I don't believe in normal. There is average, yes. And there is mean (in the sense of half over half under). But as I've grown older and wiser, I've come to understand that 'normal' is a label.

You and your son have smashed labels. I wish I had enough words, and could put them in the right order, and explain how stunned and marveling I am that you have accomplished so much.

The world is richer for you.

Thank you.

Nancy
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This from a kid who used to have no language at all, and would point to the fridge when he was thirsty

well That brought a smile to my face.

Congratulations on your achievements, both academic and in the home front!

Fluff
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Oh, xraymd, what a series of sweet things to say. :-)

It amazes me, the progress the pup has made. Let's see, they were learning about government, about the three branches of our government and how we live in a democracy and it's good we don't have a king, because we have freedom, and then my boy says, "Well, we're not free. I have to come to school, and I have to follow directions once I'm here. This is more like that slavery thing you taught us about, with the blacks and the whites." So then the other kids, who'd been nodding and listening, suddenly started saying, "Hey, yeah, he's right. We're slaves!" His teacher thought she might need a police cordon to protect her from the suddenly rebellious first and second graders. Hee! She got them calmed down, but I love that he thinks about things, and questions them. His teacher told me she wasn't expecting to have to deal with that question with first and second graders. :-) Guess we're going to have a summer full of John Stuart Mill and the like.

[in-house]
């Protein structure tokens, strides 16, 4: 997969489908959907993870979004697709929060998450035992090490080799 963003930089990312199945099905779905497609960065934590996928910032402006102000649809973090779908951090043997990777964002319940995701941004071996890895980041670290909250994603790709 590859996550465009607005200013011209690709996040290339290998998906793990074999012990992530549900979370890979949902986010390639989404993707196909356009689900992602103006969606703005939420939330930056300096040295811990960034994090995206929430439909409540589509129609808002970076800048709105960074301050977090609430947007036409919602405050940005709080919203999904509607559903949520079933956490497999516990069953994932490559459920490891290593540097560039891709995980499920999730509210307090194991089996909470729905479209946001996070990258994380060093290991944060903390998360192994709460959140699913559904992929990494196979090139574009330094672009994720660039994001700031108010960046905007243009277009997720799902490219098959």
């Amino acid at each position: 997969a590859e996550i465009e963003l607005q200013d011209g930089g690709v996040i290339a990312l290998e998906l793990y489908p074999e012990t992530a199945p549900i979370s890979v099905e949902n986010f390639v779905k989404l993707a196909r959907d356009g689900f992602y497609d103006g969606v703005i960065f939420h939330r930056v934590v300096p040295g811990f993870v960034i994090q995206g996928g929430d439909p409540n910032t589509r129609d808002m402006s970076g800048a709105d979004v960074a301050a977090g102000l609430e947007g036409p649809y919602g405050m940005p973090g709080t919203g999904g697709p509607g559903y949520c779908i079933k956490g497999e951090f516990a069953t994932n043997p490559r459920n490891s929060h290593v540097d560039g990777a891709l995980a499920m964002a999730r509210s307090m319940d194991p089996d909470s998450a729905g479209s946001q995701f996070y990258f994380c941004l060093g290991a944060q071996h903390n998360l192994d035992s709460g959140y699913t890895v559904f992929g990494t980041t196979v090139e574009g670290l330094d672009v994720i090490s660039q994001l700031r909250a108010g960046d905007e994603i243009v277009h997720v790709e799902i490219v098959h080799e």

He really thinks outside the box. And he is so, so funny. We had family visiting for graduation, and it was great to see how he'd get them laughing. One person asked me, "My gosh, how did he get so funny? And he's so quick!" Some of it is, he repeats funny things he's heard his older friends say, or from television, but he does it appropriately, which is *awesome*. Like the beer commercial in the sushi bar where the guy has something stuck to his face like in Alien, and the waitress says, "It lay eggs now, enjoy!" in this really cheerful, perky way? When my mom took a bite of something and made a face and said, "What *is* this?" he said that line, and we all laughed.